Scoring summary
Period Team Goal Assist(s) Time Score
1st PIT Evgeni Malkin (8) – pp Trevor Daley (3) and Sidney Crosby (14) 15:32 1–0 PIT
PIT Conor Sheary (1) Chris Kunitz (4) and Sidney Crosby (15) 16:37 2–0 PIT
PIT Nick Bonino (3) Brian Dumoulin (3) 19:43 3–0 PIT
2nd NSH Ryan Ellis (5) – pp P. K. Subban (9) and Mike Fisher (1) 08:21 3–1 PIT
3rd NSH Colton Sissons (6) – pp Roman Josi (6) and Calle Jarnkrok (3) 10:06 3–2 PIT
NSH Frederick Gaudreau (1) Austin Watson (3) and Mike Fisher (2) 13:29 3–3
PIT Jake Guentzel (10) Matt Cullen (6) and Justin Schultz (8) 16:43 4–3 PIT
PIT Nick Bonino (4) – en Chris Kunitz (5) 18:58 5–3 PIT
Penalty summary
Period Team Player Penalty Time PIM
1st NSH Calle Jarnkrok Interference 13:50 2:00
NSH James Neal Cross-checking 13:50 2:00
2nd PIT Olli Maatta Interference 03:43 2:00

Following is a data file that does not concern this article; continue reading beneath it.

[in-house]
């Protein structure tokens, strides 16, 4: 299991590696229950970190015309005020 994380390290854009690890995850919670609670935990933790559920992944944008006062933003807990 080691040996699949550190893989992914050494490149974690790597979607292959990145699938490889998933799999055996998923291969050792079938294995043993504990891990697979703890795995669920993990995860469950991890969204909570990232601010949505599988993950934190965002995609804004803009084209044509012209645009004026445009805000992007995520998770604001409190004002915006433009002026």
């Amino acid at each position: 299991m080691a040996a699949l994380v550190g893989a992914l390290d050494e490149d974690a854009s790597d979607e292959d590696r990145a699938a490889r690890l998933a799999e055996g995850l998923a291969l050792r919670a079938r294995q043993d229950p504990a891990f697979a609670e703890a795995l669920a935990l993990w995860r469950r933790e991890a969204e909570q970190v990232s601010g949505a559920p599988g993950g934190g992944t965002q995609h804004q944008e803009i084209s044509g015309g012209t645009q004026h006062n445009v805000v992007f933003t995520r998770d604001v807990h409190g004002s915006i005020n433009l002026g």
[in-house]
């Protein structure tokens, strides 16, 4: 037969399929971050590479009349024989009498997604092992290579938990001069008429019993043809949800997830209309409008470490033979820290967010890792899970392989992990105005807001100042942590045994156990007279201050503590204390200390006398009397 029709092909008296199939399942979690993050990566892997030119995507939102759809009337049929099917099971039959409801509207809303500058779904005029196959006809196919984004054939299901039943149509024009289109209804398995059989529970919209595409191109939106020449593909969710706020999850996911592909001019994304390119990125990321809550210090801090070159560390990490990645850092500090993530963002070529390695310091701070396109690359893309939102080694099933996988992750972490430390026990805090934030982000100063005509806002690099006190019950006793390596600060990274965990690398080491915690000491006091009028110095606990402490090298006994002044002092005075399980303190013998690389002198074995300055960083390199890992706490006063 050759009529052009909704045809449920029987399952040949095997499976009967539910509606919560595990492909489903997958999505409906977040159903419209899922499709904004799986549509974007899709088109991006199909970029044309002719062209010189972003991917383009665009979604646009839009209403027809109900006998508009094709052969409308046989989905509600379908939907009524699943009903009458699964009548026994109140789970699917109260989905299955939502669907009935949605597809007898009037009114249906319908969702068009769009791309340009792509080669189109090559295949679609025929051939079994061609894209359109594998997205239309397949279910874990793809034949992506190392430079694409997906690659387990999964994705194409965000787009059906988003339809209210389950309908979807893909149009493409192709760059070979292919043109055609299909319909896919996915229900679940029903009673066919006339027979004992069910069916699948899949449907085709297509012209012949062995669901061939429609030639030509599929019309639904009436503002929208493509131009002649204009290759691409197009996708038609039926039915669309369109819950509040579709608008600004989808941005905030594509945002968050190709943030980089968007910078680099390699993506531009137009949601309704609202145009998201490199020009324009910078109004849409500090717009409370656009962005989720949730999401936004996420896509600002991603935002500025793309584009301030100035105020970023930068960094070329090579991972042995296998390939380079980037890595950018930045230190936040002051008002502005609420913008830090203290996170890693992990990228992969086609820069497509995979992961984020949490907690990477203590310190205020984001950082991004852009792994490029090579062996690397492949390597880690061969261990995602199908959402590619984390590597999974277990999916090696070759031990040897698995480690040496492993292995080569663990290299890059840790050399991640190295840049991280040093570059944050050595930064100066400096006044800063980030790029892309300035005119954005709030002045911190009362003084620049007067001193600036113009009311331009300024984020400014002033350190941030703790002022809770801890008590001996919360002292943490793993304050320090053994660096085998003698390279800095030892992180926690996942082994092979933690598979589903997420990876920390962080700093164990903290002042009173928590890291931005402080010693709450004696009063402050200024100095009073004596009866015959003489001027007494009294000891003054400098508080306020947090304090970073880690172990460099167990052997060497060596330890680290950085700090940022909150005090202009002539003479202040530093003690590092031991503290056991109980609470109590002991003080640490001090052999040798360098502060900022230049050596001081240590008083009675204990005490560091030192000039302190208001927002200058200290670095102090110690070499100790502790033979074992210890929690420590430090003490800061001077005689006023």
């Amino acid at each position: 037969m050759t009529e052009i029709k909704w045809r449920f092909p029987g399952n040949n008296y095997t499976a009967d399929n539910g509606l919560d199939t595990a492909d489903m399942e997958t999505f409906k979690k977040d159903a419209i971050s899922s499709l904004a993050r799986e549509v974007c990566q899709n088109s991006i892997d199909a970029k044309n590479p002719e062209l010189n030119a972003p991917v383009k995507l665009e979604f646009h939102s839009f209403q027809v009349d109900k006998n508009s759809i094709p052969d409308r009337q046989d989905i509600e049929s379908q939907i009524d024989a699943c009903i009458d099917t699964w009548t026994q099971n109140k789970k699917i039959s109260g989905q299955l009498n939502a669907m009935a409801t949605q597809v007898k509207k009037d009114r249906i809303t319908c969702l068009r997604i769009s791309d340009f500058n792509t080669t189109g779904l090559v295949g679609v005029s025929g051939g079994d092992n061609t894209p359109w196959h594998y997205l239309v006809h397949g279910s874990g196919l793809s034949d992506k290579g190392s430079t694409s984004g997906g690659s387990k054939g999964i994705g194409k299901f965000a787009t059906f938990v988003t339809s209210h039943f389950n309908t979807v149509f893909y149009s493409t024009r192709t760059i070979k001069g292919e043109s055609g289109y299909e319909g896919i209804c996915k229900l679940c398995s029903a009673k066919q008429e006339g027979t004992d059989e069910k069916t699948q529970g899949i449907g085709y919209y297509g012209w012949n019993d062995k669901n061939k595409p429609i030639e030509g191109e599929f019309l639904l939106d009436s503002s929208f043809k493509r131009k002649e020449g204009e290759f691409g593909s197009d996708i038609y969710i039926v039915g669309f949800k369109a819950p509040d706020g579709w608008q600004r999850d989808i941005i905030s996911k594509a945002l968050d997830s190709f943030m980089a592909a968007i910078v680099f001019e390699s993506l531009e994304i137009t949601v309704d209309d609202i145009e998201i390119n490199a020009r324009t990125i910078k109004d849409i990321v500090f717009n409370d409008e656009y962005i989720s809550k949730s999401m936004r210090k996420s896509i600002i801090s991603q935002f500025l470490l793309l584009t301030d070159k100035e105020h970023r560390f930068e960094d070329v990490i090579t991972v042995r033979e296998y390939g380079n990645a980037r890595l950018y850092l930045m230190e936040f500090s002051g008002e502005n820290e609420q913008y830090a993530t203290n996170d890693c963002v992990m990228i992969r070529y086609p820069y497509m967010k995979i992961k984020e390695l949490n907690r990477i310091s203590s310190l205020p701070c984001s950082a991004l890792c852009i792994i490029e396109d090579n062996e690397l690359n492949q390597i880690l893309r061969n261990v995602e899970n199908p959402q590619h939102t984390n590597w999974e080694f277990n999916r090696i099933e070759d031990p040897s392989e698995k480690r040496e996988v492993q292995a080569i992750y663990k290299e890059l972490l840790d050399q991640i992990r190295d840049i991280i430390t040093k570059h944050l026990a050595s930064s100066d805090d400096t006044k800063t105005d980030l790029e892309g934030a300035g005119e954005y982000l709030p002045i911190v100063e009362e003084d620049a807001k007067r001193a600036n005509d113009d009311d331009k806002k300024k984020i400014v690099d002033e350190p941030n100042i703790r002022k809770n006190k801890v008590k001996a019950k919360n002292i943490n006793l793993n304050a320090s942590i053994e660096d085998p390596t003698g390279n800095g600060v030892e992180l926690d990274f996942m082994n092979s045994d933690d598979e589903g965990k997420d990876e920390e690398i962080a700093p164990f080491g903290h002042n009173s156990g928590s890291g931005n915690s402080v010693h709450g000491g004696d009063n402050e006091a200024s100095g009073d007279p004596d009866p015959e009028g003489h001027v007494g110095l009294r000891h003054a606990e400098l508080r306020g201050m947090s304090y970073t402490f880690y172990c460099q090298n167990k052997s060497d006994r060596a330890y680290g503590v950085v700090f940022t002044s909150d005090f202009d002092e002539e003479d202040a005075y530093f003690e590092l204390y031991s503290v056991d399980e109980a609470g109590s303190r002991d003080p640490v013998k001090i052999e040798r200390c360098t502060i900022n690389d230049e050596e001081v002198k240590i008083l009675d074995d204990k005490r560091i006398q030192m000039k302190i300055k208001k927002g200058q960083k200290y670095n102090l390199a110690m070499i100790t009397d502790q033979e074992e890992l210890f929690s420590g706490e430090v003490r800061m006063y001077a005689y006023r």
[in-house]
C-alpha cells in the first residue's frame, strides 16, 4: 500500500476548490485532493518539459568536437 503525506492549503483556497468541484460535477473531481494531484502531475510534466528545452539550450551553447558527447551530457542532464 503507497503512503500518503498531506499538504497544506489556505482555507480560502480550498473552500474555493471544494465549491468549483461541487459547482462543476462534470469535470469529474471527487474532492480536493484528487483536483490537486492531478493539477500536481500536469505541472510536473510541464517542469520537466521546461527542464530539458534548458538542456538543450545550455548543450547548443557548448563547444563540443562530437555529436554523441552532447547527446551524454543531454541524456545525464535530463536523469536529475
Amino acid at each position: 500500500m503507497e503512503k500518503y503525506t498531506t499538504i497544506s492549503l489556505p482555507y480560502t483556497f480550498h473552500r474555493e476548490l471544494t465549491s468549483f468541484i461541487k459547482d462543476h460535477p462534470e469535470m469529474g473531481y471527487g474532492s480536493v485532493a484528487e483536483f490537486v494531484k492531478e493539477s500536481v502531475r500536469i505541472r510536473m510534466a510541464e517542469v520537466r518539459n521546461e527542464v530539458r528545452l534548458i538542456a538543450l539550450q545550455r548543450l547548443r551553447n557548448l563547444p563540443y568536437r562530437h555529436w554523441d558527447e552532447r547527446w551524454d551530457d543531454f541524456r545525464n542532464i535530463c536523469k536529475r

PIT Ian Cole Roughing 06:39 2:00
3rd PIT Evgeni Malkin Slashing 09:36 2:00
NSH P. K. Subban Delay of game (puck over glass) 11:24 2:00
Shots by period
Team 1 2 3 Total
Nashville 11 9 6 26
Pittsburgh 8 0 4 12

Game two

Jake Guentzel scored twice, including his second-consecutive game-winning goal, in Game 2.
Jake Guentzel scored twice, including his second-consecutive game-winning goal, in Game 2.

Midway through the first, the Predators took their first-ever lead in a Stanley Cup Finals game when Pontus Aberg scored around Olli Maatta. The Penguins tied it late in the period when a Guentzel tip sneaked past Pekka Rinne. After a scoreless second period in which the Predators took twice as many shots as the Penguins, Pittsburgh came out firing in the third, scoring three goals in 3:18. The first was Guentzel's twelfth of the playoffs, making him the first rookie since Dino Ciccarelli to score twelve times in a single postseason. The next two goals came 15 seconds apart and prompted Predators head coach Peter Laviolette to replace Rinne with backup Juuse Saros. Nashville never cut into the deficit as Pittsburgh won the game by 4–1.[6]

Scoring summary
Period Team Goal Assist(s) Time Score
1st NSH Pontus Aberg (2) Viktor Arvidsson (9) and Mike Fisher (3) 12:57 1–0 NSH
PIT Jake Guentzel (11) Conor Sheary (5) and Chris Kunitz (6) 16:36 1–1